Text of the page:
Going around Philly


Standing at the Rocky Steps

Hello.

I am in Philadelphia. While standing at the bottom of the Rocky Steps, a band of musicians look at me and sing ‘Fly Eagles Fly’ (The Philadelphia Eagles Fight song).

I want to tell them that what they see on my either side are not wings but flippers. I want to tell them flying is overrated. Instead, I straighten my red bow, flap my flippers, and with all the endurance I could muster, I jump up the 72 stone steps that Rocky Balboa sped with ease. It works, they stop singing, and throw miniature soccer balls into the audience’ hands.

I waddle to where a larger-than-life hangs with a little crack along its body. The liberty bell is 250 years old, that’s the life span of my fellow water buddies – the tortoises. The bell, I learn, stands as a symbol of political and religious freedom of all people who make America their home.

As a proof of this, I see a bunch of Asians, practice Falun Gong, an ancient Chinese practice that combines meditation and martial arts, at the park right opposite to where the bell hangs.

People practising Falun Dafa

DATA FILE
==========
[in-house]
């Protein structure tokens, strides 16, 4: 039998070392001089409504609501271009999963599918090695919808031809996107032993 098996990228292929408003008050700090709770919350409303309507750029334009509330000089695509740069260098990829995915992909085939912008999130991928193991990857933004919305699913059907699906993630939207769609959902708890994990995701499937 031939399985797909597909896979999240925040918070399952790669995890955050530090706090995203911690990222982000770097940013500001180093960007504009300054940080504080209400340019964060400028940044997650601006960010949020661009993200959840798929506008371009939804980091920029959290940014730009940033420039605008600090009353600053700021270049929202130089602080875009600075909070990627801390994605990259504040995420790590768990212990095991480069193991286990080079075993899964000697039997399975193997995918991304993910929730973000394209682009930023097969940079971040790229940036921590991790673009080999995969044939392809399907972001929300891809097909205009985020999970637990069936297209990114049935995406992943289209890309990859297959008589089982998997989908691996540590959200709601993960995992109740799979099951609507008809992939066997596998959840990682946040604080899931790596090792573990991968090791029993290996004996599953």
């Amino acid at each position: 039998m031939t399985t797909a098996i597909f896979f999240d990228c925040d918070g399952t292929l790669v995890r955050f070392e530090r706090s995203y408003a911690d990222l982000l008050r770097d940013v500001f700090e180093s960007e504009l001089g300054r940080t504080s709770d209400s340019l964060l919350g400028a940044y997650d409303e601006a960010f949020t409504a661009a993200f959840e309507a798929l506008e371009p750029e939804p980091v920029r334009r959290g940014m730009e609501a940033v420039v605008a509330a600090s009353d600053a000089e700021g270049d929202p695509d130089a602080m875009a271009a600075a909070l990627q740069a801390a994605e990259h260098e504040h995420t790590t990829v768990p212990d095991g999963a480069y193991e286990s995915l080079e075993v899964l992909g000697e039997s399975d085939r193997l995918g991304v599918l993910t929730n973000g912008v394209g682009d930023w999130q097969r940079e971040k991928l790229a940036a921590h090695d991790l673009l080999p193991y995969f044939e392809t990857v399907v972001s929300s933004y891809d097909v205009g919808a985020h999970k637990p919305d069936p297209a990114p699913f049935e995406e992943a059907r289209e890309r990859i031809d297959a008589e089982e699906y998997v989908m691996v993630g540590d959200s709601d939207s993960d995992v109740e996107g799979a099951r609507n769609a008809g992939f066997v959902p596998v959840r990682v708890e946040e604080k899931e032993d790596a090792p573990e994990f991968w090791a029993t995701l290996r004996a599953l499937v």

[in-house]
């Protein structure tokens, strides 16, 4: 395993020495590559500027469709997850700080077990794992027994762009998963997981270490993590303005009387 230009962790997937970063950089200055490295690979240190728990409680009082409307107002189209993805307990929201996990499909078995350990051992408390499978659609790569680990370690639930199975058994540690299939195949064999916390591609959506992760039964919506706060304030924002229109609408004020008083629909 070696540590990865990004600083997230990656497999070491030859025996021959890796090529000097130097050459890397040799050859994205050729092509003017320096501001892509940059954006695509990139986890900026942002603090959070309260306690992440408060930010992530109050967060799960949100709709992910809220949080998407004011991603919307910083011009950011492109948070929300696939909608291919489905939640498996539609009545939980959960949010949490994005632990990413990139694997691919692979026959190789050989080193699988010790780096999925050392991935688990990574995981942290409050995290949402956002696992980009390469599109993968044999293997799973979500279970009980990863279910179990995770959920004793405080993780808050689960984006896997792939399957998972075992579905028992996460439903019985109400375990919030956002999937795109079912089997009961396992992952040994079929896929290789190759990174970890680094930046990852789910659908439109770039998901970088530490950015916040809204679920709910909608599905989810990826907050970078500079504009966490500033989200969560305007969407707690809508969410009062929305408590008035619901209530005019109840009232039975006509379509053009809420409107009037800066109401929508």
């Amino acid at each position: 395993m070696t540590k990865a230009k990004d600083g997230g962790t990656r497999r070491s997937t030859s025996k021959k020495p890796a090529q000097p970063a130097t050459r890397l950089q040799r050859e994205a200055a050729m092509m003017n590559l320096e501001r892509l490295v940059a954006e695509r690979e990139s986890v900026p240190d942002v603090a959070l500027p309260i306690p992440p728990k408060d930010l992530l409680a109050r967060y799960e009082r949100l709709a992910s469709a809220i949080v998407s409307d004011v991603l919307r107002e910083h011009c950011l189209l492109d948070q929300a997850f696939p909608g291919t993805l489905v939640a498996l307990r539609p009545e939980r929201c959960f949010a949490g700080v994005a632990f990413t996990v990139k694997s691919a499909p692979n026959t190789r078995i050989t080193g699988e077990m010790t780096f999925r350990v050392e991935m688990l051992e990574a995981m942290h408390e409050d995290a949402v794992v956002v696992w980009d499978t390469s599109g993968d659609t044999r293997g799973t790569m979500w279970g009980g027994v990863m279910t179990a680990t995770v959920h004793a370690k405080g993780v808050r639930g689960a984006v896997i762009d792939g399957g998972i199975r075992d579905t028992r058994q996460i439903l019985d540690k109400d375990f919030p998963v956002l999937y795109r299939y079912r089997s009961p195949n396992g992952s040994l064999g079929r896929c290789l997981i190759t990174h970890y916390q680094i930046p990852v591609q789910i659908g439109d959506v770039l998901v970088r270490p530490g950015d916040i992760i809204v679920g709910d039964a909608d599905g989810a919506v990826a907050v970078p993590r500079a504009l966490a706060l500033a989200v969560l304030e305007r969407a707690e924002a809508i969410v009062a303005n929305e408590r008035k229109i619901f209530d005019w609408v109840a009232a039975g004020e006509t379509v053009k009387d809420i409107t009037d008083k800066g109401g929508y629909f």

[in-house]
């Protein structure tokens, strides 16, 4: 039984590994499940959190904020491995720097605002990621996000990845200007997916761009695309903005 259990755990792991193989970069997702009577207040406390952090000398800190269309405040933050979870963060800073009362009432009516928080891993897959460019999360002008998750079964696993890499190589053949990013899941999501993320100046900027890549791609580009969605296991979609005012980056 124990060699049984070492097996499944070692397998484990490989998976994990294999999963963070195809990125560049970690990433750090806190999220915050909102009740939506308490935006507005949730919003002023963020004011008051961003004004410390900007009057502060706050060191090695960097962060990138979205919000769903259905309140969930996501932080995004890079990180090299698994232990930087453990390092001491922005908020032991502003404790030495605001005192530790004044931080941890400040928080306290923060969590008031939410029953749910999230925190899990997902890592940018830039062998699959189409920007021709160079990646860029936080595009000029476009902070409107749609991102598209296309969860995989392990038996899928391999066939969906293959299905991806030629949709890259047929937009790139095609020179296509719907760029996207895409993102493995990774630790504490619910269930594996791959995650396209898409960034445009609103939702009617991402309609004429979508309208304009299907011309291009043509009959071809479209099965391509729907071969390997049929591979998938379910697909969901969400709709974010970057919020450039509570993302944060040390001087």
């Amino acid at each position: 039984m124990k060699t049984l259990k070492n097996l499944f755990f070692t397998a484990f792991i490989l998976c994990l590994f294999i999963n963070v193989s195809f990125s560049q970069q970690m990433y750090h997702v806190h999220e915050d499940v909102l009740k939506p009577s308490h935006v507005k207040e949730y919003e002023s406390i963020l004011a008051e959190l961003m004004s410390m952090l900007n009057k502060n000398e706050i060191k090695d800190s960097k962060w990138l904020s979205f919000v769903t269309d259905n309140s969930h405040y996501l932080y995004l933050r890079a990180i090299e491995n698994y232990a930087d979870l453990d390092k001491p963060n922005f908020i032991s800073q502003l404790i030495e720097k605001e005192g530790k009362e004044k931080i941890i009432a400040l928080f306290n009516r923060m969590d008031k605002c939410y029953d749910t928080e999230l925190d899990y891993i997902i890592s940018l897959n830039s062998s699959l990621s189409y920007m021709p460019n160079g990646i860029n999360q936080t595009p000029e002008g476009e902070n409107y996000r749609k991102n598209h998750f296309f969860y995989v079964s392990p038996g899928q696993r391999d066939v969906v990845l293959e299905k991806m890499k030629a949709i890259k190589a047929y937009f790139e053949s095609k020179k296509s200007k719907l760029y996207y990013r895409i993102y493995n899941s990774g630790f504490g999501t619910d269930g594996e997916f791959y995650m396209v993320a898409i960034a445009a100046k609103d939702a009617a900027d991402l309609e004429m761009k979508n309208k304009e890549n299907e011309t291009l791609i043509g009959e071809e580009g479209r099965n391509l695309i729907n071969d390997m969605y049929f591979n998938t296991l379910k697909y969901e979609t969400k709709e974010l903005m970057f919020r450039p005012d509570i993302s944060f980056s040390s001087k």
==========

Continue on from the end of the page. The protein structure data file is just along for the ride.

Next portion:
I walk on. Past City Hall, the largest municipal building in the United States, and Carpenters Hall, where the first continental congress meet was held to discuss the Americans’ grievances against Britain’s unjust laws. Past the Museum of American revolution, the Irish Memorial, and the Washington Monument.

I only stop to buy a block of cheese from the Reading Terminal Market, and watch kids and adults skate (some fall) at the ice rink in Penn’s Landing. Then I continue my walk past shiny and shimmery Ferraris and Maseratis at Simeone Foundation Automative Museum.

My bill begins to chatter as the first powdery snow of the year falls on my back. So I seek shelter in the Christ Church Neighborhood House, and sit for a play called The Boomerang Kid, until my tail unstiffens and claws uncurl.

D

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